- As you are aware, the incumbent Chief Justice of India UU Lalit has had a short stint at the helm of judicial affairs in the country. Around 44 days to be precise. But he must be accorded due credit for initiating much-needed measures to speed up the process of hearing litigations by organizing the cases in a more structured manner. Of course, his previous predecessors too undertook a few measures in the right direction to provide relief to the citizens who look up to the Apex Court as the final recourse. Note that the judiciary at various levels is encountering a huge backlog of cases running into a few crores. Most worryingly, a great percentage of undertrials languishing in jails for want of hearing is a concern that deserves immediate addressal.
PC: Dr Balram K Gupta
- Undoubtedly, the task is humongous but the higher judiciary, especially the Supreme Court, had to take cognizance of the matter to envisage implementable measures to address the anomaly. While CJU UU Lalit went about introducing reforms in the system of listing cases in the SC, another anomaly has come to the fore now. What is it? Ready to be heard matters are kept pending for no discernible reason. This came to the CJI’s attention while looking into a special leave petition (SLP) filed by a lawyer in 2021 opposing the initiation of contempt proceedings against him by the Karnataka high court. SLPs are a unique Indian constitutional provision allowing litigants to directly approach SC against any order or decree of a court below it.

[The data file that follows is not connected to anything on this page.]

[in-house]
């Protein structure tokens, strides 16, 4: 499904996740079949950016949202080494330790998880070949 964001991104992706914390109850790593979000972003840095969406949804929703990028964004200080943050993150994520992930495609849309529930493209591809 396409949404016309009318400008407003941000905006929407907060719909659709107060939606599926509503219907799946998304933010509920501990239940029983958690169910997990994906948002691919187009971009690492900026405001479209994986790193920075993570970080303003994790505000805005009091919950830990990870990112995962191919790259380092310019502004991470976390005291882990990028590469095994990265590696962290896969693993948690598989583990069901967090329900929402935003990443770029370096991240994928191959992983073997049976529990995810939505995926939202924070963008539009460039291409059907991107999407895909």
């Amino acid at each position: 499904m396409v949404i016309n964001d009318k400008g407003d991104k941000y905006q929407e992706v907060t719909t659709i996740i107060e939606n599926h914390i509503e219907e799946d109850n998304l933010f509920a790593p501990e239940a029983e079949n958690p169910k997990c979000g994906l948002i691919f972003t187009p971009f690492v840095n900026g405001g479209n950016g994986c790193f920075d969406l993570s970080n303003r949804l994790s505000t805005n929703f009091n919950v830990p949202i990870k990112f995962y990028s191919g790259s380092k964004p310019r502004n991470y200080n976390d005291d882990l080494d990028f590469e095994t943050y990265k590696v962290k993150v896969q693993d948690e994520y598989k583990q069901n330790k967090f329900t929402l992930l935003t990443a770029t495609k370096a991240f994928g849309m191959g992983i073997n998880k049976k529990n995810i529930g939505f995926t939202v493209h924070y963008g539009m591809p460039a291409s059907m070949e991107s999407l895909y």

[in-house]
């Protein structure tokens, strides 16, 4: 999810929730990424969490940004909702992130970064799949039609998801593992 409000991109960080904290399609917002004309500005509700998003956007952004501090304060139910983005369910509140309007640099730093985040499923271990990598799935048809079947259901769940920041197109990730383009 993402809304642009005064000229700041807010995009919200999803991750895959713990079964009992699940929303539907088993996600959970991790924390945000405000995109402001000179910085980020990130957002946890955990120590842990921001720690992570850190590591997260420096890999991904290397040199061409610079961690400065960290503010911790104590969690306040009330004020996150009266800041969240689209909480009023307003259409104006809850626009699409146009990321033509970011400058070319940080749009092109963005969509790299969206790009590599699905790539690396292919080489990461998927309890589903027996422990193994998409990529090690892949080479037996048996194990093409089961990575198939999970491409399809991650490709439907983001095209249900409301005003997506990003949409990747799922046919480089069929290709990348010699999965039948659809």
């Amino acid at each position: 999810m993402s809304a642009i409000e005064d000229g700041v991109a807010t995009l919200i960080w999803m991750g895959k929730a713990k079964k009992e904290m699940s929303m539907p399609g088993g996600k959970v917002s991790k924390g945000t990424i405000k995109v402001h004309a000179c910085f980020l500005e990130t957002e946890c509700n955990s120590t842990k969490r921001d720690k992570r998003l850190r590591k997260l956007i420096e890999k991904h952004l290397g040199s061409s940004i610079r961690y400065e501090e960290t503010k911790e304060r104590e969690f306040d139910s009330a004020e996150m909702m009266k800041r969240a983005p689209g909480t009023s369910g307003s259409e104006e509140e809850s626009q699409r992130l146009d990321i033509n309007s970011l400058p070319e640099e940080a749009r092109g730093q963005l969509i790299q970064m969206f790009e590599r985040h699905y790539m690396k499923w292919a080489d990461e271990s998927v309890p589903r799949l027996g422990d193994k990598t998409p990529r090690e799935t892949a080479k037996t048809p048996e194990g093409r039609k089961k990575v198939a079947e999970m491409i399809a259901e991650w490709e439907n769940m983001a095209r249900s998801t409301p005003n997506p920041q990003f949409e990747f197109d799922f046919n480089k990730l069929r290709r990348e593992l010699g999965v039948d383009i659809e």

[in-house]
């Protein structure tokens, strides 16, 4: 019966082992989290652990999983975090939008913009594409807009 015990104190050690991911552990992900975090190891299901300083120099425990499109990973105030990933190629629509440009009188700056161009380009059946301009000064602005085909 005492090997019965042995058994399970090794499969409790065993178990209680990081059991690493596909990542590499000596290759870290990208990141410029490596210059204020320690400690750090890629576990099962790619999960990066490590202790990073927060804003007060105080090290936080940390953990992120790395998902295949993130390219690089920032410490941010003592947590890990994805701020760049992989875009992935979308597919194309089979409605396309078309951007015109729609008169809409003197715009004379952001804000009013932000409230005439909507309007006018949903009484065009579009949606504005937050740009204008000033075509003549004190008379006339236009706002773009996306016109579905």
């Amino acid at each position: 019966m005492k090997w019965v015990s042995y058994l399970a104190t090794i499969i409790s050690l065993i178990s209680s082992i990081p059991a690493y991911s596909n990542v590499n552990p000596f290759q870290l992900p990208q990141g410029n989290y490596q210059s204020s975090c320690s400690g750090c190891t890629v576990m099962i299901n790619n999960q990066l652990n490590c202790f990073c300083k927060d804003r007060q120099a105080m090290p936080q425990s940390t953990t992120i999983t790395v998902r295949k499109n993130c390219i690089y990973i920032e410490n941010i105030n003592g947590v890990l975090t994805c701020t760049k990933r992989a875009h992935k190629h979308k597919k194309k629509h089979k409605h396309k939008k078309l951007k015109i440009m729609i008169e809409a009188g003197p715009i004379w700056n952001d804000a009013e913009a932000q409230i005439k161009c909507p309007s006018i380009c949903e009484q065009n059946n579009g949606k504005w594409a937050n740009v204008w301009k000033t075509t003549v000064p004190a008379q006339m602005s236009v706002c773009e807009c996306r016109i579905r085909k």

- Note that SLPs make SC a powerful court. Conversely, they are misused by litigants and lawyers for out-of-turn hearings or to frustrate legal proceedings against them. The latter, because when SC is seized of a matter, no court below it can proceed. Hence, the perverse incentive to keep matters pending in SC by litigants fighting a losing case. Now, the CJI has sought a list of all such long-pending ready to be heard matters. Yes, there are around 38,000 admission matters ready for hearing, nearly 12,000 incomplete admission matters with various defects, and 19,000 regular hearing matters pending in SC. Such huge numbers make 30-odd SC judges especially dependent on court staff, who become key players in the system of justice administration.
PC: Law and Legislation
- There have been incidents where court staff has been caught amending judicial orders to suit wealthy litigants. CJI Lalit’s attempt to get any fresh petition listed for hearing within 10 days can reduce their discretionary power. Welcomingly, the CJI-designate Justice Chandrachud has shown enough intention to take forward the reforms in the listing system. The constitution bench headed by him attempting to ensure arguments by senior advocates don’t overlap and waste judicial time is most welcome. Needless to mention, if SC can put its own house in order, it will send a great salutary signal on accountability and adherence to due process. This way, the citizens’ trust in the august institution will be only strengthened further.